Post-it Sunday 5/29/22-I see you

The post-it states ‘Healthcare has ceased to see the patient as a person. It has devolved into there is a problem I need to fix it.’

Eleven years ago there began a spate of simple cartoons on YouTube. They were from Xtranormal.

This is a website that you could build a cartoon around a script that you had written and it would be turned into a cartoon.

I have to confess I toyed with the idea of writing a script for the site.

But the cartoon Orthopedics vs Anesthesia is perfection.

And a prime example of the blinders that healthcare workers, including surgeons and nurses, sometimes develop.

In the skit, an orthopedic surgeon is telling an anesthesia provider about his patient in the ED. He begins the conversation by saying there is a fracture and he needs to fix it. When asked to tell anesthesia more, he surgeon repeats that there is a fracture and he needs to fix it.

The conversation goes downhill when anesthesia presses the surgeon to tell them more about the patient.

The surgeon doesn’t understand why he is being pressed for more information. As far as orthopedics is concerned there is a fracture and he needs to fix it.

There is some fourth wall breaking by the anesthesiologist when she looks at you, the audience, dumbfounded.

And the anesthesiologist drags more information from the surgeon. Piece by piece, when all they wanted to know is who the patient was.

The surgeon tells the anesthesiologist that the fracture is in the ED. And that the fracture belongs to a bone, the femur, and it is displaced, which means that is badly fractured.

The anesthesiologist is getting more frustrated, visibly so.

She comes out and asks who the patient is. And the surgeon tells her the patient is a 97 year old female. From a nursing home, with no comorbidities as she is otherwise well, and she is fasted. To him the fracture that belongs to this patient needs to be repaired.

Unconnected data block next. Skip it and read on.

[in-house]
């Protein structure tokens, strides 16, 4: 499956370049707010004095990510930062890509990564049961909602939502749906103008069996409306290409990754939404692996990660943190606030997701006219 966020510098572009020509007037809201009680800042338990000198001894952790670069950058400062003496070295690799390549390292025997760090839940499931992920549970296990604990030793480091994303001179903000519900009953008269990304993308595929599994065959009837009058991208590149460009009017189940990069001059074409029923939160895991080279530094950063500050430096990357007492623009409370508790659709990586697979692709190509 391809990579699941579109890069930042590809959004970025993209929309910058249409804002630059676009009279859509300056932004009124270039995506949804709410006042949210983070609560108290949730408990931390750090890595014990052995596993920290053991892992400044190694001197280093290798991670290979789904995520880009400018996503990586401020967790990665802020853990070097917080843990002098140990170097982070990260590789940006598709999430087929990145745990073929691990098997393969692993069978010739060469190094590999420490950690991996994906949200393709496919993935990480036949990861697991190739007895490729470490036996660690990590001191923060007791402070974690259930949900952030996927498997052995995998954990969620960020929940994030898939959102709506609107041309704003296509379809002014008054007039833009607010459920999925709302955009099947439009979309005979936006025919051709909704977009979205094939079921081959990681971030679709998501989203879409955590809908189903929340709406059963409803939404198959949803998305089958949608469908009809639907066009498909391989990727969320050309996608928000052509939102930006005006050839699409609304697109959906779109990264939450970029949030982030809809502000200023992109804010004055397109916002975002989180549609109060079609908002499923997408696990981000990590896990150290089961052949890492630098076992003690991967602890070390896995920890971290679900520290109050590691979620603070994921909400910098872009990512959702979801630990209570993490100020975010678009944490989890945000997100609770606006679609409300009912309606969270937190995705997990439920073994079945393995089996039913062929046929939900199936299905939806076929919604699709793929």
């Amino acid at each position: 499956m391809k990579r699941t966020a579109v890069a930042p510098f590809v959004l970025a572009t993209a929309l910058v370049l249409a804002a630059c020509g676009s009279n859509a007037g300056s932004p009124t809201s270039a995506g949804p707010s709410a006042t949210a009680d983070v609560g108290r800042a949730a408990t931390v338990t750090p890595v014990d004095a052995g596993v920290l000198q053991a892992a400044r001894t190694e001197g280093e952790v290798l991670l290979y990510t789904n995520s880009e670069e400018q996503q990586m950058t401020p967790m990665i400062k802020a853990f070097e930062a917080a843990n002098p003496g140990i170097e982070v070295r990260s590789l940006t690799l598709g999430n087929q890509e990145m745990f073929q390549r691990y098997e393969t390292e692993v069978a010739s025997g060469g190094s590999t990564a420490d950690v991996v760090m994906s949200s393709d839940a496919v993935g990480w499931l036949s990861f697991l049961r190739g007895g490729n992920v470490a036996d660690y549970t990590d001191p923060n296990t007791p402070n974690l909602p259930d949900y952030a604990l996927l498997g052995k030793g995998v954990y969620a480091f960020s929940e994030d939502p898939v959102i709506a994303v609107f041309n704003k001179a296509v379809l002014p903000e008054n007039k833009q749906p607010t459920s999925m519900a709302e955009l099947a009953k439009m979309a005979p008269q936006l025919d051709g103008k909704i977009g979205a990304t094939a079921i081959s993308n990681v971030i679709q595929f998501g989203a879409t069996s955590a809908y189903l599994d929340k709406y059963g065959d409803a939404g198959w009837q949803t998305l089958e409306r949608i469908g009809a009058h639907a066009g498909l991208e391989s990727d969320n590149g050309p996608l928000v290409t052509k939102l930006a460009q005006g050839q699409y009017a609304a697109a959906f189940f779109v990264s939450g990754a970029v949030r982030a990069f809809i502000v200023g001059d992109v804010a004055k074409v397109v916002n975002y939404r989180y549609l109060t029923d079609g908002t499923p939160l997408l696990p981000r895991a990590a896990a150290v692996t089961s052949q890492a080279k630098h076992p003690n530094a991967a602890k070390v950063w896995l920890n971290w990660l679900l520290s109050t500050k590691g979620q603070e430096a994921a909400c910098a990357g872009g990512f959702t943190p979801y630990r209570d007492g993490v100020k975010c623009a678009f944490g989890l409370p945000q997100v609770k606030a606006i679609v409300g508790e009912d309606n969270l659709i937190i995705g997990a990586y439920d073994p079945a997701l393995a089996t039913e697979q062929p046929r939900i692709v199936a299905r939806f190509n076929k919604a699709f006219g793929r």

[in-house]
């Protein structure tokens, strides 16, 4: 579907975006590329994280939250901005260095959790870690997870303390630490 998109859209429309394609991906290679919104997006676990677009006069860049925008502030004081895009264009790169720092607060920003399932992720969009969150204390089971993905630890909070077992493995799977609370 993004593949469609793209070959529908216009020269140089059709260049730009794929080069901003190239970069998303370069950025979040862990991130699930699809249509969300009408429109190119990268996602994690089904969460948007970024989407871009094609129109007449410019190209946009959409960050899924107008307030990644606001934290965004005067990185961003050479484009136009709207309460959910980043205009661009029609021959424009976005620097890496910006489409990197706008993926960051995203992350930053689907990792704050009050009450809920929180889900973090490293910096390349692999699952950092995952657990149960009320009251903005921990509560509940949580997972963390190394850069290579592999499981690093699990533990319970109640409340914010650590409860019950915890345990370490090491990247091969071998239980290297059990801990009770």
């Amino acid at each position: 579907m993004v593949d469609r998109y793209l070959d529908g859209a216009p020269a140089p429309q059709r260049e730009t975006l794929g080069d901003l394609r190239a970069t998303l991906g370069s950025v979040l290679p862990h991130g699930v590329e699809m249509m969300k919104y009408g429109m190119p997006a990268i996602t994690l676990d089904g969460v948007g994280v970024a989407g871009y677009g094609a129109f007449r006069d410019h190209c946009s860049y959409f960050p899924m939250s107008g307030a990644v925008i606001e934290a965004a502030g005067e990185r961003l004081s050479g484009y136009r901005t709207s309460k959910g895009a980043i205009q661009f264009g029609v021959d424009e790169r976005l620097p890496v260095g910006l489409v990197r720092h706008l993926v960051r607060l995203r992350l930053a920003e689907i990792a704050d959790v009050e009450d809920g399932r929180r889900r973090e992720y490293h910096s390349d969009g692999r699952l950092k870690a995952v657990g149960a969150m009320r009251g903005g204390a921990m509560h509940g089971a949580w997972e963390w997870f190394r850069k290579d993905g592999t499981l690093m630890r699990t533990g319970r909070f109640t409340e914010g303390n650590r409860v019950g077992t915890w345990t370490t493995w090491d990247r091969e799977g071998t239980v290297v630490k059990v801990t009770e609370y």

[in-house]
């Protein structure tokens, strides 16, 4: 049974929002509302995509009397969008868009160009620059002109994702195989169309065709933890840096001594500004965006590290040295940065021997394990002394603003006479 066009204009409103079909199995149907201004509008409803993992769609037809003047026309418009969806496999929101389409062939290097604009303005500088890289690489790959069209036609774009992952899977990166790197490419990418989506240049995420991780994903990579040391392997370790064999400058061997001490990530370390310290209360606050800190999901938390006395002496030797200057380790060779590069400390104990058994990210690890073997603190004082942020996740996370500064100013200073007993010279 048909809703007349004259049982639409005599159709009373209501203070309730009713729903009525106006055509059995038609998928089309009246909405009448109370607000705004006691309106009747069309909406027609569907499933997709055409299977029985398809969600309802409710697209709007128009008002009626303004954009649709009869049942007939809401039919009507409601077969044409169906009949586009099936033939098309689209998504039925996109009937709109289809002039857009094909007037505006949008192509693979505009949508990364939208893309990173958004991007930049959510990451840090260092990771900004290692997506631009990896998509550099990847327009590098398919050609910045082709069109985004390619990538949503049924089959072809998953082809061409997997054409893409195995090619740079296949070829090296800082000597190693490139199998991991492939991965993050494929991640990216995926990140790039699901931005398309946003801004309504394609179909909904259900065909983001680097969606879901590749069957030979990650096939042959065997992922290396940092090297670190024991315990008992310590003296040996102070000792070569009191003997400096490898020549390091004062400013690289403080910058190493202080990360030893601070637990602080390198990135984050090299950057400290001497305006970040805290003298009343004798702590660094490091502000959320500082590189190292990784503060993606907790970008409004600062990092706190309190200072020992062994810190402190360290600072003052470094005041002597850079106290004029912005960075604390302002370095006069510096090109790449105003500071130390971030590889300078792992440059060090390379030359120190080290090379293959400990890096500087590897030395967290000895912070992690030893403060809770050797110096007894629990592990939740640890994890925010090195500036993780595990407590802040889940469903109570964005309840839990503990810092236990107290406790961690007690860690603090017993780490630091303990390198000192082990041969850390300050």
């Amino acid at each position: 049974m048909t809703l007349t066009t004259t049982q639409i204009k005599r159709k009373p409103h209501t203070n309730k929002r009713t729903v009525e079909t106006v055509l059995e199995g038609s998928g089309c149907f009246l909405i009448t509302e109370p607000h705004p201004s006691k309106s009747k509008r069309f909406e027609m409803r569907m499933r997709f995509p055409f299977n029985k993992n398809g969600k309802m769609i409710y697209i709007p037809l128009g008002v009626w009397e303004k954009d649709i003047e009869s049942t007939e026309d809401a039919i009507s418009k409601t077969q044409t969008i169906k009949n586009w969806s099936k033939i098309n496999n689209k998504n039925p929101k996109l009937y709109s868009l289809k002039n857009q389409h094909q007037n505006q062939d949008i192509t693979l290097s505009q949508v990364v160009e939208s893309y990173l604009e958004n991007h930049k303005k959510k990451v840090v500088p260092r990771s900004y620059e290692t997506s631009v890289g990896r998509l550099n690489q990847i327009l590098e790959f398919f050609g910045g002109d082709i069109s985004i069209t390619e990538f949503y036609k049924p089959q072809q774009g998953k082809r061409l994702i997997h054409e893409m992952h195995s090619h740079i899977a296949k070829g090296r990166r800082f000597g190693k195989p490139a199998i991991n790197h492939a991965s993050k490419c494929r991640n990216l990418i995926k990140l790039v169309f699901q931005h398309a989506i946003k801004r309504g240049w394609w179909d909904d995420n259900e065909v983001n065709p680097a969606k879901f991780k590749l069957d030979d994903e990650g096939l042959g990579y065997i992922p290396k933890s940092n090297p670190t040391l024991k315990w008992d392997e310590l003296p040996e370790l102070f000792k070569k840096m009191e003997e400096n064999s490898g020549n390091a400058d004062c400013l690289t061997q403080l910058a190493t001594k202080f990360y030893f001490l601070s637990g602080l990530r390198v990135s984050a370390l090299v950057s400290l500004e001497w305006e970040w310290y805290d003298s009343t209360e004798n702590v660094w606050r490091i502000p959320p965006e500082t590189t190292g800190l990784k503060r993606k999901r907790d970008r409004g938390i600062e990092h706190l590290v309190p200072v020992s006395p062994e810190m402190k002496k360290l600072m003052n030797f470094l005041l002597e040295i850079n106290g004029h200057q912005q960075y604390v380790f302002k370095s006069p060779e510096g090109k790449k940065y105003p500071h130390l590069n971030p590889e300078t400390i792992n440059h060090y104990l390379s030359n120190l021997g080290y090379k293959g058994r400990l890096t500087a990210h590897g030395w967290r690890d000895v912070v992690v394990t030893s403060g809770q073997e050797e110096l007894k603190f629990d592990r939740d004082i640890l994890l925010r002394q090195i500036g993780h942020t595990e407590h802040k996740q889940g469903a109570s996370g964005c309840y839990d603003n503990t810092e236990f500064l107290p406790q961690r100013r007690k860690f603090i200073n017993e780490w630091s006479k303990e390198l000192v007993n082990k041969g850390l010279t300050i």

After a pause, he continues that the patient is well, except for her temperature of 29 degrees Centigrade, which is roughly 84 degrees Fahrenheit, and a pH of 6.8. A normal blood pH is 7.35-7.45. Lower than that means that the patient is acidotic. And a pH of 6.8 is incompatible with life. So she is not otherwise well. And her temperature is way off as well, as a normal temperature in humans is 97-99. The anesthesiologist is dumbfounded.

But wait, the surgeon continues that the patient has a condition that he is unfamiliar. And he mispronounces asystole. This is when the heart ceases to beat, in other words death. The anesthesiologist’s mouth drops open. She can’t believe what she is hearing.

The surgeon rushes to console, telling her that he is very skilled with hammers and drills and didn’t tell her about the asystole to begin with as he doesn’t want her to refuse the anesthetize the patient. And fixing the fracture that he is fixated on won’t take too long because of how skilled he is.

The anesthesiologist tells him that CPR would be more useful to the patient. You know, to save her life. And he says that they have finished with that. Meaning the patient is dead. He tells anesthesia that there will be minimal blood loss. This enrages the anesthesiologist because of course there will be no blood loss because there is no cardiac output. He presses on telling her that he needs to fix the fracture and tells her she’s being obstructive in not letting him do the case. And if she breaks her hand by punching a brick wall, he will fix it.

This skit is meant to be funny. And it is. We all know surgeons like this.

This orthopedic surgeon is hyper-focused, only looking at a very small piece of the picture that is the patient as presented. Yes, there is a fracture. And that fracture would need to be fixed at some point. But there is more to the patient and to her entire healthcare picture than the fracture. Which is the point of the skit.

The anesthesiologist is looking at the entire picture and seeing that this is not a surgery that can be done at this time. The patient no longer has need for the surgery. You can feel her frustration at the surgeon as she declines his request for a case.

As healthcare providers we need to be less focused on the piece of the patient puzzle that we can fix, and more aware of the patient puzzle as a whole.

This post-it was written during a class I took about awareness of the whole patient, not just what can be fixed in the immediate future. And I made a note to reference the YouTube video.

And if you haven’t seen the skit, it is on YouTube. Just search for Orthopedics vs Anesthesia.

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